Franken-FM’s To Get Temporary Stay; Potentially Permanent One

FCC 87.7 LPTV Channel 6 Analog Digital ConvervsionThe LPTV stations on Channel 6 that operate as radio stations on 87.7 have gotten a stay of execution from the FCC.

The September 1, 2015 deadline that would’ve forced all of the remaining analog LPTV’s to convert to digital operation has been suspended indefinitely until a new date is decided upon in an upcoming rulemaking.

In the proposed rulemaking, the so-called “Franken-FM’s” may be granted a way to continue operating after the television portion of its license goes digital. The FCC has opened a comment period asking “whether to allow LPTV stations on digital television channel 6 (82-88 MHz) to operate analog FM radio-type services on an ancillary or supplementary basis”. As the commission states, “a station has proposed using a single transmitter that allows a digital visual and audio stream, as well as a separate analog audio transmission, to simultaneously operate a digital LPTV station on channel 6 and an analog FM radio-type service at 87.76 MHz”.

The proposal also seeks comment on on the potential for a digital LPTV station’s analog FM radio-type service to interfere with or disrupt the LPTV station’s digital TV service and potential of interference to other primary licensees such as existing FM’s at 88.1 or 88.3 MHz. It also is looking to see whether these new audio signals should be subject to the same Part 73 rules applicable to all other radio stations including having to “maintain a main studio and public inspection file, and that the use of such frequencies in border areas be coordinated with Canada and Mexico.”

Among the stations currently operating on 87.7 in this manner are Tribune Media Sports “87.7 The Game” WGWG-LP Chicago, Signal Above Media Spanish CHR “La Nueva 87.7” WDCN Fairfax/Washington DC, Spanish CHR “Mega 87.7” WLFM-LP Cleveland, Sports “87.7 WHBQ” WPGF-LP Memphis, Christian “Love Radio” WVOA-LP Syracuse, and Country “Mustang 87.7” KXKW-LP Lafayette, LA.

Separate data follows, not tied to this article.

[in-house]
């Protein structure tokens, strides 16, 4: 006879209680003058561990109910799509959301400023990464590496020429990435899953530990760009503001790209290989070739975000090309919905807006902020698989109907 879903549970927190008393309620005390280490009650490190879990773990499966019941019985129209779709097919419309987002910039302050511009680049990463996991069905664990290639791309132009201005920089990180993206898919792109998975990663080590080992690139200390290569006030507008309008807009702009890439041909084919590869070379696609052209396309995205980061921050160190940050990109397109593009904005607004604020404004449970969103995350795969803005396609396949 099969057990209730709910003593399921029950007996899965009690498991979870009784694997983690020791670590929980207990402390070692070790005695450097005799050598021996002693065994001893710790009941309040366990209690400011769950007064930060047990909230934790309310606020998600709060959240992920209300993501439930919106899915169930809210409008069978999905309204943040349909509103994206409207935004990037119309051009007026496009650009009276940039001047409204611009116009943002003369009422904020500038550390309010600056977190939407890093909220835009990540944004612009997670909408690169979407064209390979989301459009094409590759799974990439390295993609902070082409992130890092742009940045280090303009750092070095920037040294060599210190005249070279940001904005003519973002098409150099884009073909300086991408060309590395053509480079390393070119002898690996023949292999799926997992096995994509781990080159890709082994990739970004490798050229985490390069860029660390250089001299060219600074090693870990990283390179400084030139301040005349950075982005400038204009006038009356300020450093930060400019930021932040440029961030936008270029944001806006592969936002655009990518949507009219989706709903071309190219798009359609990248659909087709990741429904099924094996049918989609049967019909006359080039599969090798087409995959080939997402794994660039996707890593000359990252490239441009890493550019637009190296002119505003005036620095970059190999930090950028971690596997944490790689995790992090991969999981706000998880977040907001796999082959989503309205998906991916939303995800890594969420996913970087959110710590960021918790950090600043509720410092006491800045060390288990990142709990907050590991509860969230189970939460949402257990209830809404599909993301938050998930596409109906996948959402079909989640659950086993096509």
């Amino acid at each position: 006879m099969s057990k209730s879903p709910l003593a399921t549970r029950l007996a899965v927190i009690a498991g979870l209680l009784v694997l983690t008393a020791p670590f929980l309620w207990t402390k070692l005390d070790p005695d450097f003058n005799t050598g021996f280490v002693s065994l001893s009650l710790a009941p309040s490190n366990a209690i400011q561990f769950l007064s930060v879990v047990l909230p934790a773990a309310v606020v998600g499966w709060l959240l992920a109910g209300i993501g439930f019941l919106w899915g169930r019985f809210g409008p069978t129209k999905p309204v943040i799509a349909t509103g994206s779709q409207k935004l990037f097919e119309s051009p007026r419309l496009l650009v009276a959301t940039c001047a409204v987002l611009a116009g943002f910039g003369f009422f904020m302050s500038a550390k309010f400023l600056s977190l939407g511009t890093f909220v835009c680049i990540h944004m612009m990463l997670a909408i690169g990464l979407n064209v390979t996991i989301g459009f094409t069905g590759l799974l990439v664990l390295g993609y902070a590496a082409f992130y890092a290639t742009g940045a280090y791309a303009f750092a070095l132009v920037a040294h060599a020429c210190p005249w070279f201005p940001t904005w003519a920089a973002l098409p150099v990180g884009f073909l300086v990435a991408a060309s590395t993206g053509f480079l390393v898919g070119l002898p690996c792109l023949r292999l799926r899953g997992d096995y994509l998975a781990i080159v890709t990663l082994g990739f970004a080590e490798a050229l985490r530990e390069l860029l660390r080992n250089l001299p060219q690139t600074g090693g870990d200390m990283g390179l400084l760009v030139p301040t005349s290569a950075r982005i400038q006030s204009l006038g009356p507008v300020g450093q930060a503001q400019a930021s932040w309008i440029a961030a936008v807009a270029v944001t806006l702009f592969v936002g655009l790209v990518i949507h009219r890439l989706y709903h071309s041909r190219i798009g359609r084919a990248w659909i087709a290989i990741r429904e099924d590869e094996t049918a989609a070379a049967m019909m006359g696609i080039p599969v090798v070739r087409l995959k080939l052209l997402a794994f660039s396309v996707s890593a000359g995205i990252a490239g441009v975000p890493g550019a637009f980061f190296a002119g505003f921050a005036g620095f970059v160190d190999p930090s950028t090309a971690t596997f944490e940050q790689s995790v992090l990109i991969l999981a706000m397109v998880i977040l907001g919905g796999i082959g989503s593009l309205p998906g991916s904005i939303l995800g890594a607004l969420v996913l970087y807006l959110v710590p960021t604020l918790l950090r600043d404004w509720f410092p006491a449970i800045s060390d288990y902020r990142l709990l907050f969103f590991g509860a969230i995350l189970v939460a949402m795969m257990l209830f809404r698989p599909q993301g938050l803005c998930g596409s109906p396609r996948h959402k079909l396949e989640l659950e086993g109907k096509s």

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  1. Destructor says

    The FM simulcast of KEDA 1540 in San Antonio is also at 87.7.

    1. richardjdalton says

      The San Antonio 87.7 is Class A. The above article applies to LPTV only.

  2. Doug Smith says

    I will be very surprised if this becomes permanent. (but the FCC has been surprising me lately, you never know!)

    The hybrid thing — transmitting a DTV signal and an 87.76MHz analog FM signal at the same time — seems VERY unlikely to work. (would love to see some actual field tests) I’m thinking the FM side would be fine, but the TV side would have some serious trouble in decoding.

    Sure, the stations could care less if anyone could decode the TV signal. The FCC will likely feel otherwise. Or maybe not. Who knows?!

  3. Steve Varholy says

    In some senses, the Commission may be using this as a stalking horse for analog FM band expansion down into the Channel 6 spectrum. If these Franken-FM’s are ensconced, there’s less pressure to auction off Channel 6 to the wireless interests. If continued operations don’t pose interference issues, the next step would then be to issue a rulemaking regarding band expansion and AM migration to the new spectrum.